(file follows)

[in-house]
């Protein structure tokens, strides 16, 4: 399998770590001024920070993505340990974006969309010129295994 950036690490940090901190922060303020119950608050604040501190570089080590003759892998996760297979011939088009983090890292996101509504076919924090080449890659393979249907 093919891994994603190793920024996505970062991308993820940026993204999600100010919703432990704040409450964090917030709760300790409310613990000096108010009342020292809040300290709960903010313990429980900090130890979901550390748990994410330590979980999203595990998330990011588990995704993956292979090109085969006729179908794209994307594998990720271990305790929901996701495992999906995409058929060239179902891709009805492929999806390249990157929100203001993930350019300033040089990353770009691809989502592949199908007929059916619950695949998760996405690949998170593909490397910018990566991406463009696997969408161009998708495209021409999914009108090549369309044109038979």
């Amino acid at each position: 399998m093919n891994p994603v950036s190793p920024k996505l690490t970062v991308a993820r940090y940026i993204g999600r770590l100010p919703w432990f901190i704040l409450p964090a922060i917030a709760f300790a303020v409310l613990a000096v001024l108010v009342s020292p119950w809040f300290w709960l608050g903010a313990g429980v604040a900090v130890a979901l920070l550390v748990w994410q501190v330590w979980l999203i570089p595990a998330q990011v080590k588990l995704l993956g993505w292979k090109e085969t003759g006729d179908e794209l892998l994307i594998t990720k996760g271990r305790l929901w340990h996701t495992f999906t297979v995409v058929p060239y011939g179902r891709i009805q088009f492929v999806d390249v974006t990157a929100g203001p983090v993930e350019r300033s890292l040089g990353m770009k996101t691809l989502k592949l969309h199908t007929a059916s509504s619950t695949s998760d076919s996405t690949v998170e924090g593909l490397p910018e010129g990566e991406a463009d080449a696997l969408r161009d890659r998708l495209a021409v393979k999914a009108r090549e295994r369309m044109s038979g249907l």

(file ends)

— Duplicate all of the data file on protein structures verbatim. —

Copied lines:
[in-house]
């Protein structure tokens, strides 16, 4: 399998770590001024920070993505340990974006969309010129295994 950036690490940090901190922060303020119950608050604040501190570089080590003759892998996760297979011939088009983090890292996101509504076919924090080449890659393979249907 093919891994994603190793920024996505970062991308993820940026993204999600100010919703432990704040409450964090917030709760300790409310613990000096108010009342020292809040300290709960903010313990429980900090130890979901550390748990994410330590979980999203595990998330990011588990995704993956292979090109085969006729179908794209994307594998990720271990305790929901996701495992999906995409058929060239179902891709009805492929999806390249990157929100203001993930350019300033040089990353770009691809989502592949199908007929059916619950695949998760996405690949998170593909490397910018990566991406463009696997969408161009998708495209021409999914009108090549369309044109038979």
């Amino acid at each position: 399998m093919n891994p994603v950036s190793p920024k996505l690490t970062v991308a993820r940090y940026i993204g999600r770590l100010p919703w432990f901190i704040l409450p964090a922060i917030a709760f300790a303020v409310l613990a000096v001024l108010v009342s020292p119950w809040f300290w709960l608050g903010a313990g429980v604040a900090v130890a979901l920070l550390v748990w994410q501190v330590w979980l999203i570089p595990a998330q990011v080590k588990l995704l993956g993505w292979k090109e085969t003759g006729d179908e794209l892998l994307i594998t990720k996760g271990r305790l929901w340990h996701t495992f999906t297979v995409v058929p060239y011939g179902r891709i009805q088009f492929v999806d390249v974006t990157a929100g203001p983090v993930e350019r300033s890292l040089g990353m770009k996101t691809l989502k592949l969309h199908t007929a059916s509504s619950t695949s998760d076919s996405t690949v998170e924090g593909l490397p910018e010129g990566e991406a463009d080449a696997l969408r161009d890659r998708l495209a021409v393979k999914a009108r090549e295994r369309m044109s038979g249907l």